S.African coal exports to Europe surge, shipments to Asia decline

Thungela Resources is one of South Africa’s biggest coal exporters. (Image: Isibonelo Colliery by Philip Mostert. ©Anglo American 2019)

South Africa’s coal sales to Europe rose eight-fold during the first half of 2022 compared with last year as demand for the fossil fuel surged ahead of a ban on Russian coal, Thungela Resources said on Monday.

In April, the European Union announced a ban on coal imports from Russia as part of sanctions for its invasion of Ukraine. The ban came into effect on August 10.

Ahead of the ban, European countries, which previously imported 45% of their coal from Russia and have been switching away from expensive natural gas to coal, started to source the fossil fuel from other countries, including South Africa.

Thungela, a leading South African coal exporter and part of a consortium which owns Africa’s largest coal export facility, the Richards Bay Coal Terminal (RBCT), said Europe was competing with Asia for South African coal.

“It’s worth noting that coal exports from RBCT into Europe have increased by about 720% from half a million tonnes in H1 2021 to 4.1 million tonnes in the first half of 2022,” Thungela Chief Financial Officer Deon Smith said during an investor call.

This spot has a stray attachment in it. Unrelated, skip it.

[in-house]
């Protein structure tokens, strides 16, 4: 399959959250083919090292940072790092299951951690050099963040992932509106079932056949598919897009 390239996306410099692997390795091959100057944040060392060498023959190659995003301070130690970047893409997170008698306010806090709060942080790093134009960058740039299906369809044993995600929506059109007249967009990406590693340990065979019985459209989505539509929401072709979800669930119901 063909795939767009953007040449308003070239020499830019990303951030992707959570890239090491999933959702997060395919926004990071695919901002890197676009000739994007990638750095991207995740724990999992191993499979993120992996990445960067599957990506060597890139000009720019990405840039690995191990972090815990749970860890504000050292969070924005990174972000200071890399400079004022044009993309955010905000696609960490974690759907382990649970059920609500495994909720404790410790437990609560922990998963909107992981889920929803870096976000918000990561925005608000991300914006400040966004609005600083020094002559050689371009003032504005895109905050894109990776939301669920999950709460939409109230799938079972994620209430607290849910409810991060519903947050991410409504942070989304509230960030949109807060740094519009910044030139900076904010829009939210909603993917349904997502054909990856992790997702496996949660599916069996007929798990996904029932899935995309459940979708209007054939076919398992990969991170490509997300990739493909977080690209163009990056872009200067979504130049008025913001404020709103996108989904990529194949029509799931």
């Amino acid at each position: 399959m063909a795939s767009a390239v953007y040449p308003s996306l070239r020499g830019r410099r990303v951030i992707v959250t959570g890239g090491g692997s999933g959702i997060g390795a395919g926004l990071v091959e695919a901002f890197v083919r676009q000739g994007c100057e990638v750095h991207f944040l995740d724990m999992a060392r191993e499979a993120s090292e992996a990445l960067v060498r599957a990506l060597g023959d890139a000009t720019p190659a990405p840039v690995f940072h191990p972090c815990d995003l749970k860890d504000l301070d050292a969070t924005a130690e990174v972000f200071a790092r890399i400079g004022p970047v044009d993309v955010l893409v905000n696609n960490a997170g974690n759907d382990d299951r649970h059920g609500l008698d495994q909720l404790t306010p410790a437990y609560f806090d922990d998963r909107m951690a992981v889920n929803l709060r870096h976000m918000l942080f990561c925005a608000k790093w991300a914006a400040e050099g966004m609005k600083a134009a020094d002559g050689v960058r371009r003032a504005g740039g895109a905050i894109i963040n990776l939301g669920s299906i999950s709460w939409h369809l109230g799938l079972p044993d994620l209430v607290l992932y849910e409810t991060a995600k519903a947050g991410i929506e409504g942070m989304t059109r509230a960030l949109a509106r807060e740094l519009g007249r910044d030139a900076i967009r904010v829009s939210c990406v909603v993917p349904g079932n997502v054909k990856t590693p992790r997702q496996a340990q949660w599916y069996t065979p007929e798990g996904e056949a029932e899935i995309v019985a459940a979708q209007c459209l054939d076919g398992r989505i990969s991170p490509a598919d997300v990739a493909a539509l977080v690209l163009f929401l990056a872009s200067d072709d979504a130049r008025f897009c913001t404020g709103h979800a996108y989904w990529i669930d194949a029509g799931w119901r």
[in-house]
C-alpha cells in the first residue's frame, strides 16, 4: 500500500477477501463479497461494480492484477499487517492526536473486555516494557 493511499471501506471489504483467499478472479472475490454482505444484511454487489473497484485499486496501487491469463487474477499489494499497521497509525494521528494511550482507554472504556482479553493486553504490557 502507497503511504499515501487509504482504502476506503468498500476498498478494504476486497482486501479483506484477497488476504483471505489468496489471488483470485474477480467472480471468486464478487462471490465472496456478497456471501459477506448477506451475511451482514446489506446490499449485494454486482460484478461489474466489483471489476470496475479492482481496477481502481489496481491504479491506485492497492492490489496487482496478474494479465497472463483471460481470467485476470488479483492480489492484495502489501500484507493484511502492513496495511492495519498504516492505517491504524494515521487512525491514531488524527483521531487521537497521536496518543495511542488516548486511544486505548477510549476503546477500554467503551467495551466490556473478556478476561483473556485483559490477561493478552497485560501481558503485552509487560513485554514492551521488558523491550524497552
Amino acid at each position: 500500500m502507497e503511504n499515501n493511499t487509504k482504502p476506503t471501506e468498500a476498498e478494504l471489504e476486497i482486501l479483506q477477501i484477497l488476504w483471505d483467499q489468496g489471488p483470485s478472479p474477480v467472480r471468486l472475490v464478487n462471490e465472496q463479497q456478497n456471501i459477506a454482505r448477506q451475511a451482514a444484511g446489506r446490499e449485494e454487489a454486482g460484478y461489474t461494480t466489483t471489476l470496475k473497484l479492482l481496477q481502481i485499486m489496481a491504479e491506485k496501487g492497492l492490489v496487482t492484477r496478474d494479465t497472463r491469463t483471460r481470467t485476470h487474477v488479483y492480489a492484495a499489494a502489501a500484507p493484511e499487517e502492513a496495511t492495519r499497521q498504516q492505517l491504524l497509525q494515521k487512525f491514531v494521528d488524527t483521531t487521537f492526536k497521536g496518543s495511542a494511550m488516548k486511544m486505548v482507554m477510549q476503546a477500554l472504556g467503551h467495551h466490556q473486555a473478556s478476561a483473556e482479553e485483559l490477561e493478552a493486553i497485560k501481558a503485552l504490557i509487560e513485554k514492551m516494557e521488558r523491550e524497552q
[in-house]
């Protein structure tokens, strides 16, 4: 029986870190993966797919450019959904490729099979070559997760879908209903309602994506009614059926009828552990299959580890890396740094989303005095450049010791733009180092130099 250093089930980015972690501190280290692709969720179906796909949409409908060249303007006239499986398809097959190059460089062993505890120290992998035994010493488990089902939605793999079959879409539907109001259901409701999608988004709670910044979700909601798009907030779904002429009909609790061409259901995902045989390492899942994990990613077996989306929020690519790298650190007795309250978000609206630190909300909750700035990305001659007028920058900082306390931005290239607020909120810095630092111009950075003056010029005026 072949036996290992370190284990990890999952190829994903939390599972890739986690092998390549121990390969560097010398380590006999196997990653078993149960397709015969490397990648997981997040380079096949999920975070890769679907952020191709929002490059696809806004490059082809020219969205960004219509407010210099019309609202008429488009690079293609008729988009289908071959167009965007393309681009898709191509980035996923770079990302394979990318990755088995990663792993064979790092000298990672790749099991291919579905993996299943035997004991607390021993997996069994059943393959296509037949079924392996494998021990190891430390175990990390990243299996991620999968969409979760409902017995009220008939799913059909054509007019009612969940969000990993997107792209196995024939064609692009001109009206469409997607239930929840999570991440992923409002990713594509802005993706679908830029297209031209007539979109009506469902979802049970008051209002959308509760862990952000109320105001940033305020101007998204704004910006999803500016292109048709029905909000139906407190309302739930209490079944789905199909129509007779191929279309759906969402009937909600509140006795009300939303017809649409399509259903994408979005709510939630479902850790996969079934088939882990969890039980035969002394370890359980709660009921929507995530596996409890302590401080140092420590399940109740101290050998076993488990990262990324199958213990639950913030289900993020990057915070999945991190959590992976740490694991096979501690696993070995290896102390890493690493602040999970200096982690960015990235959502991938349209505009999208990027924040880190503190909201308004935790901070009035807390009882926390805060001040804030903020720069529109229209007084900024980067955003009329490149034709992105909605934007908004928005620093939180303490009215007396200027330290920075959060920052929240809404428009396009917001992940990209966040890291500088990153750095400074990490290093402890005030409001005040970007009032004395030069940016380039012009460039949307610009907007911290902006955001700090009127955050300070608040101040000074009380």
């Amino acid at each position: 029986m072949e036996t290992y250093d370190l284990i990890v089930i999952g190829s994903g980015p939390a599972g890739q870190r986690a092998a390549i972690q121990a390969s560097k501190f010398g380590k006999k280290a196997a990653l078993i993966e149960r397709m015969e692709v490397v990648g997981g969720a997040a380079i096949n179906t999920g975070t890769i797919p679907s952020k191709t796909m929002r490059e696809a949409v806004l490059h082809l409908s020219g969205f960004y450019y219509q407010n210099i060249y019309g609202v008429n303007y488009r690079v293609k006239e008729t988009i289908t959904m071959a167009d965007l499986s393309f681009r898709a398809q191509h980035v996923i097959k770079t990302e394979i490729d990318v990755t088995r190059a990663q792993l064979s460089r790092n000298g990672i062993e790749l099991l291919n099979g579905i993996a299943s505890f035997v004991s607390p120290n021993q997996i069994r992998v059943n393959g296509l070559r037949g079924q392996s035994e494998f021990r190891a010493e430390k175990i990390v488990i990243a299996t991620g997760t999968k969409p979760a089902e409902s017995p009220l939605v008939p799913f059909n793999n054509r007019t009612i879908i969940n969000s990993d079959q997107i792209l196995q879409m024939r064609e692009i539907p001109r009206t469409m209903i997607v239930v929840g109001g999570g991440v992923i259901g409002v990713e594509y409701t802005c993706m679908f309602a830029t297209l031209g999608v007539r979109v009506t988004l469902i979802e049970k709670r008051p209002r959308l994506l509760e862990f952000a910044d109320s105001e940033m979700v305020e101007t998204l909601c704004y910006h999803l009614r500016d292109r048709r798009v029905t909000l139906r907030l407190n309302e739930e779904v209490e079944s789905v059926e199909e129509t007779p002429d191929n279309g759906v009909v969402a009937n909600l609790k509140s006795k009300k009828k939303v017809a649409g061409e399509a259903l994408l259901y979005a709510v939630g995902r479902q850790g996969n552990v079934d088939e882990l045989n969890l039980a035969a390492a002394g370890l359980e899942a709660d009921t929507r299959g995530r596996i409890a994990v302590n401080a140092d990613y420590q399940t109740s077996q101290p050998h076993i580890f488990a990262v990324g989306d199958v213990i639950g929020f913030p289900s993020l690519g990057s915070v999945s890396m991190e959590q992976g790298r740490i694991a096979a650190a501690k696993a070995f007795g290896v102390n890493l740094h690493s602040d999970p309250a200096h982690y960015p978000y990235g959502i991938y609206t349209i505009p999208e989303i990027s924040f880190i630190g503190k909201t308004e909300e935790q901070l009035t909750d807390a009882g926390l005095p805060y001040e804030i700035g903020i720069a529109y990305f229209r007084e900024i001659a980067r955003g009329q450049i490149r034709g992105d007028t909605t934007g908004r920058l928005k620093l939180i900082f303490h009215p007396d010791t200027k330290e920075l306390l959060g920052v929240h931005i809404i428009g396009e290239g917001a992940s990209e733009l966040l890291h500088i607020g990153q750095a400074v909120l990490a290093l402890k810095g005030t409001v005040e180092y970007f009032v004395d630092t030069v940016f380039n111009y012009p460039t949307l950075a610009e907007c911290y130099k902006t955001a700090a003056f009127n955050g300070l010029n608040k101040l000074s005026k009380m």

“At the same time, exports to Asia from RBCT dropped by 17% compared to the first half of 2021,” he said, adding that enjoyed a freight advantage over Australian and South American coal, he added.

Figures obtained by Reuters in June showed that European countries, chiefly the Netherlands, Germany, Poland, Denmark, France, Italy and Ukraine were importing growing quantities of coal from South Africa.

Thungela said the high demand had driven its realised average price to $240 per tonne during the half-year to June 30, compared to $75 a tonne last year, boosting its profit more than 20 times versus the year before.

The company, which was spun off global mining giant Anglo American Plc in June 2021, said it would return 8.2 billion rand ($503 million) to shareholders after declaring a dividend of 60 rand per share, driving its share price more than 6% up.

Thungela CEO July Ndlovu, however, said South Africa could not fully take advantage of the strong coal demand due to the limited capacity of the state-owned rail company Transnet to haul the mineral to port.

Poor maintenance, a lack of locomotives and copper cable theft have diminished Transnet’s capacity.

As a result of the rail woes, Thungela has revised its production guidance for 2022 to between 13 and 13.6 million tonnes, from the previous 14-15 million range. The company is exploring the possibility of using trucks to haul coal to port.

($1 = 16.2954 rand)

(By Nelson Banya; Editing by Jason Neely and Emelia Sithole-Matarise)


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